Dr. Walker
Dr. Mary E. Walker

Nov. 26, 1832 - Feb. 21, 1919

The only woman to receive the
Congressional Medal of Honor
Dr. Mary Walker Honored With Town of Oswego Stamp Event

In 2000 the Dr. Mary Walker postcards went on sale in honor of her induction into the Womans Hall of Fame.
Dr. Mary Walker, a native of the Town of Oswego, was honored in Seneca Falls on October 7th. "I received a call from Postmaster Mary Charney asking if we would be interested in a stamp cancellation honoring this historic event," said a member of the town's Historical Society. Historical Society Members, Diana Gordon, Nancy Ravas and Thelma Johnson got together to fine tune the selection.

Town resident and local artist Diana Gordon designed the final selection for the stamp cancellation. Her son Aaron Gordon of Freelance Graphic Design was instrumental in the design of the post card. "I already have orders for the stamp and postcards and we hope to sell out." stated President Cooper.

Postmaster Charney also assisted by providing names and phone numbers of stamp retailers to obtain original Dr. Mary Walker stamps which were issued in 1982. A limited number of these stamps will also be for sale at this event.
For further information or to place an order call 343-2586.
A Brief Chronology of Dr. Mary E. Walker
1832

Mary E. Walker
Mary E. Walker was bom November 26 at the family farm on Bunker Hill Road, in the Town of Oswego. She had four sisters: Aurora, Luna, Vesta, Cynthia, and one brother, Alvah.
1850-51
Attended Falley Seminar in Fulton, New York.
1851-52
Taught school in Minetto, New York.
1853
Entered Central Medical College, Syracuse, New York.
1855
Graduated from Medical College as the second woman in the United States to become a medical doctor. Elizabeth Blackwell (Geneva, New York) was the first. Also, this year she opened a practice in Columbus, Ohio, which lasted but a few months.
1856
Dr. Mary Walker married Dr. Albert Miller, and they each opened a practice in Rome, New York.
1859
The marriage was in effect terminated when Mary ordered her husband out of the house, charging him with unfaithfulness though it was to take another ten years for the divorce to become final.
1861
Traveled to Washington, D.C. to volunteer her service in the hospitals during the early months of the Civil War.
1864
After taking a wrong turn on the battlefields, Dr. Walker was taken prisoner by the Confederate forces and was taken to a prison in Richmond, Virginia. Four months later she obtained her freedom in a prisoner exchange.
1865

Dr. Walker was the first woman to have been awarded the Congressional Medal of Honor.
Awarded the Congressional Medal of Honor, based on her many acts of bravery and heroism on the battlefield of the Civil War.
1866
Traveled widely throughout England and France -- gave many lectures to mostly receptive audiences.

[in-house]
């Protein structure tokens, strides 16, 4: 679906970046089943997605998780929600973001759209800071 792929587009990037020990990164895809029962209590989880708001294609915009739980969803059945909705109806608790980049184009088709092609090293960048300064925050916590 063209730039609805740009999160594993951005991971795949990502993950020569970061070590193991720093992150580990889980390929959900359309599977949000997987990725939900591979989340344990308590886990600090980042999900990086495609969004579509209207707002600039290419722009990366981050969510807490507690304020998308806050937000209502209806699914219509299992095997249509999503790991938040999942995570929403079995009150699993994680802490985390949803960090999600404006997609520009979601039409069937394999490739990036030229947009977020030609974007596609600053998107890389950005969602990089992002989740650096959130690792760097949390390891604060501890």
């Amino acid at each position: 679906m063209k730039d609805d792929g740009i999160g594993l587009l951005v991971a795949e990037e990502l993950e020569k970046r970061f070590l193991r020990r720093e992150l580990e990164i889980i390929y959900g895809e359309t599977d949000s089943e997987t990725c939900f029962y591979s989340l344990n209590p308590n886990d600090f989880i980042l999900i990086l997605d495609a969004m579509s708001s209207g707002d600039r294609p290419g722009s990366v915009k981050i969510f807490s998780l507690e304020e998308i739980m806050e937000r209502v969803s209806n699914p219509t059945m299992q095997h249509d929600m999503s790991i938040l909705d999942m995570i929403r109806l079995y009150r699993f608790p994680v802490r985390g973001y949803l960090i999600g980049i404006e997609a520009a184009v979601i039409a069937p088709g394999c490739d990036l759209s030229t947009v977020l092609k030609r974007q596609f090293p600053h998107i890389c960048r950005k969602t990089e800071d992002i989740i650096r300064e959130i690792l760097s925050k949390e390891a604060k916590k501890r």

1868
Traveled extensively throughout the United States on lecture tours. She was not as enthusiastically received as she had been in Europe and her lectures were not great money makers.
1871
Her book, HIT, was published. Also, in November she attempted to vote in Oswego Town, but was turned away.
1870s

Walker, 1870.
Much of the decade was spent lobbying in Washington, D.C. for the suffrage and other causes.
1878
Her second book, UNMASKED: THE SCIENCE OF IMMORALITY, was published
1882
Sought federal employment and was finally awarded a job as clerk in the Pensions Office of the Department of Interior. Friction developed and the job lasted less than two years.
1888-92
Economic circumstances necessitated her lecture assignments at various dime museums throughout the Northeast. These were not much more than carnival sideshows.
1907
CROWNING CONSTITUTIONAL ARGUMENT was published. This was the most comprehense statement of Dr. Mary Walker's approach to suffrage.
1917
Announced a plan to end World War 1 by inviting the German Emperor to her Bunker Hill farm for negotiations and compromise.
1917
Medal of Honor was revoked but was restored after her death.
1919
Dr. Mary E. Walker died on February 21, at her home in the Town of Oswego. Her final resting spot is Rural Cemetery in the Town of Oswego.
20¢ Stamp

A 20¢ stamp honoring Dr. Mary Walker was issued in Oswego, NY on June 10, 1982. The stamp commemorates the first woman to have been awarded the Congressional Medal of Honor and the second woman to graduate from a medical school in the United States.
This information was taken from the book "Dr. Mary Walker A Reader" . Written by Town of Oswego Historian Charles V. Groat Ph.D
Dr. Mary Edwards Walker Statue
Dr. Mary Walker Links
If you would like more information about this pioneer of the rights of women, follow the links below. If you are aware of additional links, please Email Historical Society.
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